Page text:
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Google Is Trying to Solve One of Americans' Top Concerns About Having an EV Do you have "range anxiety?"

By Catherine Boudreau

Key Takeaways

  • Americans' top concerns about buying an EV are finding chargers and "range anxiety."
  • Google is updating in-car maps and its travel site with more information about EV chargers.
  • Google's new tools come as EV sales are slower than analysts expected.
Google Maps via Business Insider
EVs with Google's built-in maps should show nearby chargers along the route in the coming months.

This article originally appeared on Business Insider.

Finding a charger is one of the top concerns about buying an electric vehicle, whether drivers are running errands or planning a longer road trip.

Google is trying to make that easier with several new updates to its maps and travel site.

In the next several months, vehicles with Google's built-in maps will start showing nearby chargers along the route with real-time information about port availability and speed.

For long trips, the maps will also suggest charging stops along the way based on a battery's charge level. Eight automakers, including Volvo and Honda, come with Google built-in, and several more like Ford are expected to be compatible soon.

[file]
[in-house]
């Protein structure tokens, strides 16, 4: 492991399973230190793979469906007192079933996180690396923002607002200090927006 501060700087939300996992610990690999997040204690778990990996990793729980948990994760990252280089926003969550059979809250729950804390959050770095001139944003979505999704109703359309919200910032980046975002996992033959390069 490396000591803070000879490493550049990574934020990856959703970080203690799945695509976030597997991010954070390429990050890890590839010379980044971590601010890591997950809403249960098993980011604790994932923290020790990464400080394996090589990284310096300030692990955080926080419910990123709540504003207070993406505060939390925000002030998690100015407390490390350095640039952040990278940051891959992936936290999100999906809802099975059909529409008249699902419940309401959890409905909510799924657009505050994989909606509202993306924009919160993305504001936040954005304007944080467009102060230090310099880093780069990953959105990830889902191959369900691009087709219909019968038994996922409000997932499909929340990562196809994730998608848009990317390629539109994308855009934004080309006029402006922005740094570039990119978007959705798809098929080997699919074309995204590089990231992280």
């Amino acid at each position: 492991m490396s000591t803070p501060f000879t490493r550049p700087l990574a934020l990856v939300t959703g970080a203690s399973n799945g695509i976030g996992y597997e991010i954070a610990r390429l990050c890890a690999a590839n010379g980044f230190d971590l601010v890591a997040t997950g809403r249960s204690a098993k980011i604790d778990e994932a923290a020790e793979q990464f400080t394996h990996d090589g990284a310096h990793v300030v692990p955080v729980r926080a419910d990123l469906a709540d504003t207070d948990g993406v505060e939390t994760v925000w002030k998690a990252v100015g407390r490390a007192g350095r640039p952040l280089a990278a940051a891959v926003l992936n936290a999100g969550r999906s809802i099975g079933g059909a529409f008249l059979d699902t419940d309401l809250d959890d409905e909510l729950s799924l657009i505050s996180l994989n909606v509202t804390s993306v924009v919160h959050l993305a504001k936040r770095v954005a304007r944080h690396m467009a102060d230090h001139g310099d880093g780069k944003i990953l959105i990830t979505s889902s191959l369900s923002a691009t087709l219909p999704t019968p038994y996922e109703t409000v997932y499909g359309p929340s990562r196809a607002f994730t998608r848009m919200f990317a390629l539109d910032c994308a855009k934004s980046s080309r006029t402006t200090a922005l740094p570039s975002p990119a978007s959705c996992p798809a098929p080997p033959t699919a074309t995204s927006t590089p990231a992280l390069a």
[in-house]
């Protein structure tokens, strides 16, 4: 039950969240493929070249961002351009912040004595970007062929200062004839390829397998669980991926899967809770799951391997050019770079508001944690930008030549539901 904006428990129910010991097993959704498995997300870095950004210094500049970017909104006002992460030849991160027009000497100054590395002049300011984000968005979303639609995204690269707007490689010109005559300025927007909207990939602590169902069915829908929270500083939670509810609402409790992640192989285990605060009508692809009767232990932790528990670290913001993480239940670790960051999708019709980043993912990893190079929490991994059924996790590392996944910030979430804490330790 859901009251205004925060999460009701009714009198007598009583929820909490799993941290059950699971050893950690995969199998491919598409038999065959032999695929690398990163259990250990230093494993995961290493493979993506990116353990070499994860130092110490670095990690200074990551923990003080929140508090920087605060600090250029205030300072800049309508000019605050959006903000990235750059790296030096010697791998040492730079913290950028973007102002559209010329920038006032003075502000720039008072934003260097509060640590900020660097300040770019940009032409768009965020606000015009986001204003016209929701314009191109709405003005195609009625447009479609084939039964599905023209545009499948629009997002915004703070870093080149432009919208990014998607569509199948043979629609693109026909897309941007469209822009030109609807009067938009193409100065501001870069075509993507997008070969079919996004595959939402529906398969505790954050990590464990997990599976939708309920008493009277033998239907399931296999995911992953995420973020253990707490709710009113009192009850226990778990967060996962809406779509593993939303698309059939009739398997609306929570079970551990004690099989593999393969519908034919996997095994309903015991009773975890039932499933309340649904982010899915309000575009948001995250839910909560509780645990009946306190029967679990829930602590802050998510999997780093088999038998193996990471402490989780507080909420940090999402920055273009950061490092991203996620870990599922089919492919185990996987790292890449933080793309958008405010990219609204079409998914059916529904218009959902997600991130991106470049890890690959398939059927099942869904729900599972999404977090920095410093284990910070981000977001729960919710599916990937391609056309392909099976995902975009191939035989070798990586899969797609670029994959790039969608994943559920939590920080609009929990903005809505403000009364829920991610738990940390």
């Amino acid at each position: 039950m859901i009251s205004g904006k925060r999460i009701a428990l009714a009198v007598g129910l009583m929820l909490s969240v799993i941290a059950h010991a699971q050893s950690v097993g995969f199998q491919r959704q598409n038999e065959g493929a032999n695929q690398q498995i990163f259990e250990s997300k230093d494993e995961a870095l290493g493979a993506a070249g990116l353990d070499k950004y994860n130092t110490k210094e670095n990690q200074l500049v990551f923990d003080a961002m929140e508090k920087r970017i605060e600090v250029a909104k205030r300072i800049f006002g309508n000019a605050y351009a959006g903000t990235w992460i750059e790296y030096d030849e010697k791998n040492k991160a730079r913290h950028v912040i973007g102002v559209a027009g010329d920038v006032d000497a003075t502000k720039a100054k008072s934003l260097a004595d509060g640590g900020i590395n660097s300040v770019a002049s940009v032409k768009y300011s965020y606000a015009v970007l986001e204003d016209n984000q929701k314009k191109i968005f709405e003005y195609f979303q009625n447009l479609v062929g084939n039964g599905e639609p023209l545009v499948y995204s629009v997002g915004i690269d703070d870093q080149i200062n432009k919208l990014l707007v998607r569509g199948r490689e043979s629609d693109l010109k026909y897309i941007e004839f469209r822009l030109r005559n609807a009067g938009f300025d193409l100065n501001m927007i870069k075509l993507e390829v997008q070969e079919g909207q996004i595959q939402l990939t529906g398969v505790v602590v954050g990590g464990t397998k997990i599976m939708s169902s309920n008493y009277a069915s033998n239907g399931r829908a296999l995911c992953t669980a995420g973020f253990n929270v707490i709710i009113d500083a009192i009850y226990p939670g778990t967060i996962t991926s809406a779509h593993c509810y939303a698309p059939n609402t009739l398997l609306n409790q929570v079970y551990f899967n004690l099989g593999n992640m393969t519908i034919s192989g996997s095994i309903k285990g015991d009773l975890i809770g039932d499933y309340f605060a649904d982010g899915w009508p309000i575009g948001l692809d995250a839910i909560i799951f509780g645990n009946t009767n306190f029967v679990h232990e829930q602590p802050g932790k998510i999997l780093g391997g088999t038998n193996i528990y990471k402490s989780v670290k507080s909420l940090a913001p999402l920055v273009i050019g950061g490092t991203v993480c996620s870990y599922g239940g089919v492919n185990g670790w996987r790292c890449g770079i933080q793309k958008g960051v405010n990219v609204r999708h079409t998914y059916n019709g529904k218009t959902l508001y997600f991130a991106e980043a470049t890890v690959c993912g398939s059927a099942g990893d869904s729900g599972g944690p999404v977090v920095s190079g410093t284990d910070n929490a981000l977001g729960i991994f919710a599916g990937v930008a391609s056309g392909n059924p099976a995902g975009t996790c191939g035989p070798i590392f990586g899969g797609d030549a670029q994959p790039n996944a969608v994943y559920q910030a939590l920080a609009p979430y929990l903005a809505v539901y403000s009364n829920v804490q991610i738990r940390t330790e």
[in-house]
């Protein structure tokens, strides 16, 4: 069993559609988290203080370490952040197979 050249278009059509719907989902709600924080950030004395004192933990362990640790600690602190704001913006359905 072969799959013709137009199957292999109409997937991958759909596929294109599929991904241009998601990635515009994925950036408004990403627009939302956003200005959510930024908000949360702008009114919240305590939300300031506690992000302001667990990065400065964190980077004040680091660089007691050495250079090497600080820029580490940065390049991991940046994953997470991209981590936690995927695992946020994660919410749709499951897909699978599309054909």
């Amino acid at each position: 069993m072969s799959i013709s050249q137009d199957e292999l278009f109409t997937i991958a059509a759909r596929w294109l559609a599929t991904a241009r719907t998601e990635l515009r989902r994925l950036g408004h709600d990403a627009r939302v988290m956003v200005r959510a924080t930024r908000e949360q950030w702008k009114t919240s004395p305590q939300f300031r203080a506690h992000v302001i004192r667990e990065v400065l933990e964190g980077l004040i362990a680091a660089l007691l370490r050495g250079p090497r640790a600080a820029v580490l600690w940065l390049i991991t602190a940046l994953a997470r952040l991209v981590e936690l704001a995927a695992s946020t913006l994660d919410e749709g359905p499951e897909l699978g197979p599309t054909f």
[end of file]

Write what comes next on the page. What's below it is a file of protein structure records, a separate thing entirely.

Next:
A screenshot of a multi-stop route on Google Maps showing the best places to charge an EV.

Google Maps via BI

Two other updates will help all EV drivers — not just those with Google built-in technology. For those hard-to-find charging stations, like in multilevel parking garages, Google Maps will start showing AI-powered summaries to help drivers navigate to these locations. The information is based on millions of user reviews.

Google Travel also has a new EV filter so vacationers can see what hotels offer charging.

The updates come as EV sales hit record levels last year, but were slower than analysts expected. Tesla just reported its lowest quarterly deliveries since 2022 and legacy automakers like Ford are delaying the release of some EV models in favor of hybrids that are gas- and battery-powered.

Industry analysts have pointed to several factors, including insufficient charging infrastructure and not enough affordable EV options.

In an Ipsos survey of more than 1,000 Americans last fall, only 31% of respondents said it was likely their next vehicle purchase would be electric. The top concerns were the lack of charging stations and driving range, as well as the overall cost compared to gas vehicles. Less than a third of those surveyed said they knew about federal tax breaks for EVs.

For its part, Google aims to help ease some of that "range anxiety" by building on several other tools for EV drivers.

Real-time charging availability is already searchable in Google Maps and users can filter them based on speed and plug type.

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